New Here! Do's for Starters - even experienced?


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Manhattan Reefs
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British Columbia
I have browsed here previously and there are some very good take aways.
1. Start with a freshwater tank b4 saltwater. If after 6 months u are still keen, then go saltwater.
2. Bigger is better. The problem with small salt water is the H2O parameters can change too fast, and you can overcorrect which is usually poor form for your living things. 50 Gallon at least.
3. I didn't do this. Place your rocks/ decor how you like it. Do at least 80% and then epoxy it together. The "Instant Ocean" I find the best of the 6- 8 I've tried. The 20 % is extra, on top, side behind, but not part of the frame work, and doesn't do the heavy lifting.
4. It will take 6-8 months for your salt water tank to cycle and age properly. You can't make it go faster. This is when the coraline algae will be more prolific, and it is the best at keeping green algae's at bay.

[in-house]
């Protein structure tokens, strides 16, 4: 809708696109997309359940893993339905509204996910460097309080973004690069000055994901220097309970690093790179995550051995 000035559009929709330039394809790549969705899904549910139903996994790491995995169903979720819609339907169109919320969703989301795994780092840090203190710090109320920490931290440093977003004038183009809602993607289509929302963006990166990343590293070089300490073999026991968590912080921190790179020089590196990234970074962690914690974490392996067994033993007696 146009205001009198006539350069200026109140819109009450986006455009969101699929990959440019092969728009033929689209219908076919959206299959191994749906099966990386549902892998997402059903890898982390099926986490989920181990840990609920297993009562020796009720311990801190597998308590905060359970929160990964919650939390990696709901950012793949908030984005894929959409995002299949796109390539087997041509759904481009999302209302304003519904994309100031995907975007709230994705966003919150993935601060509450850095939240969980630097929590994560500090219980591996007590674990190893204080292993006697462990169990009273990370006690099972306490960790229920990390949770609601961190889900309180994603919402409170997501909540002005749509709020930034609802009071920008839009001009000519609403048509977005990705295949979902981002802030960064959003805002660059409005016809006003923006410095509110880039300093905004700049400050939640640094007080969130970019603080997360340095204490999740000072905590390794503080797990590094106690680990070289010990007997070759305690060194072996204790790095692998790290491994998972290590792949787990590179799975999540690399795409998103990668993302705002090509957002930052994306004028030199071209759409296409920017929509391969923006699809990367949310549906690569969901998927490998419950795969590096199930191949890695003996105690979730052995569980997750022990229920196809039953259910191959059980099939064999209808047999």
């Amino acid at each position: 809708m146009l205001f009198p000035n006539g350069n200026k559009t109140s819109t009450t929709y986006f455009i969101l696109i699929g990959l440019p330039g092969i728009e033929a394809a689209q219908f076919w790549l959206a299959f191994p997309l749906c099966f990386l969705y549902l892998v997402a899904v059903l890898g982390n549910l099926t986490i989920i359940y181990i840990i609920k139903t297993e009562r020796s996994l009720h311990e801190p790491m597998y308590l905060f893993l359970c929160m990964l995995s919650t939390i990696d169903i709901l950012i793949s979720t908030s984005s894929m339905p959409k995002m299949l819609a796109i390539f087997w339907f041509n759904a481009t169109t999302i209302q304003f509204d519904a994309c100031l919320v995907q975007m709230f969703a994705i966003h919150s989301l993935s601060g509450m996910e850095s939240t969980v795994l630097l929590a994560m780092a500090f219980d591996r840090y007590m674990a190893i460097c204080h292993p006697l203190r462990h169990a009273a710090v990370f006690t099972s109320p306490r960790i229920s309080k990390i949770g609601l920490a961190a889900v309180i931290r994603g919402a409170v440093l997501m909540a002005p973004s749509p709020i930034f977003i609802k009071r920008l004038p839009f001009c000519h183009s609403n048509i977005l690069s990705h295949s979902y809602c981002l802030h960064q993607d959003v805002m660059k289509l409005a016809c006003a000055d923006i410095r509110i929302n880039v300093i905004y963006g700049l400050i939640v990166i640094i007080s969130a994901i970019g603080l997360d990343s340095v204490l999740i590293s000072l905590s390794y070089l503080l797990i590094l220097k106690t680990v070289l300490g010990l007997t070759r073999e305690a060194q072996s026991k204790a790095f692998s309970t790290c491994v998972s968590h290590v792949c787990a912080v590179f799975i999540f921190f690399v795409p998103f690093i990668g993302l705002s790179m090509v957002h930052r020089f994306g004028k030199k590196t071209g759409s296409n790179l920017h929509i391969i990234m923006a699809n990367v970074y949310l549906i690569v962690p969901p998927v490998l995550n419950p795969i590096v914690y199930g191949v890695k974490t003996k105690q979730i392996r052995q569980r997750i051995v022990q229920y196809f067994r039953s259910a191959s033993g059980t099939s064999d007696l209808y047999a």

5. Careful with NOPO for algae/ detritus control. I dose every second or third day.
6. It is said everywhere, but once more. Don't overfeed. I feed flakes, dried pellets, mysis and brine shrimp, scant amounts of each. I have never recorded Nitrates etc in the tank.
7. UV filters really work well and keeps the bad algae done, etc
8. A great protein skimmer is a MUST. SC Aquarium offer some great ones.
9. Sand. I use fine because I suction the bottom 1 - 2 x wk. Easier
10. Two heaters plz. I have one, and a spare, but the UV filter puts out as much as a regular 250 watt heater.
11. ROI is the best but expensive.
12. Have 3 - 5 buckets > 5 Gal, 3 Gal, 1 Gal. U will need them.
13. Get a 50 cc syringe and a 10 cc syringe for dosing tank with Rx, samples.
14. I have in addition, connected to my circulating pump in the SUMP a homemade (PVC) filter which houses floss and bagged charcoal.
15. Buy your filter floss at Walmart i.e. fibre/stuffing material. Cheap and great, just cut it up.
16. The Salt you use makes a HUGE difference. I started with the Red Reef regular. Low Alkalinity
17. Never clean rock or sand with BLEACH. Use Vinegar, or Hydrogen peroxide. Rinse well and let dry, in the sun if you can. There are no reef bugs that can survive the above.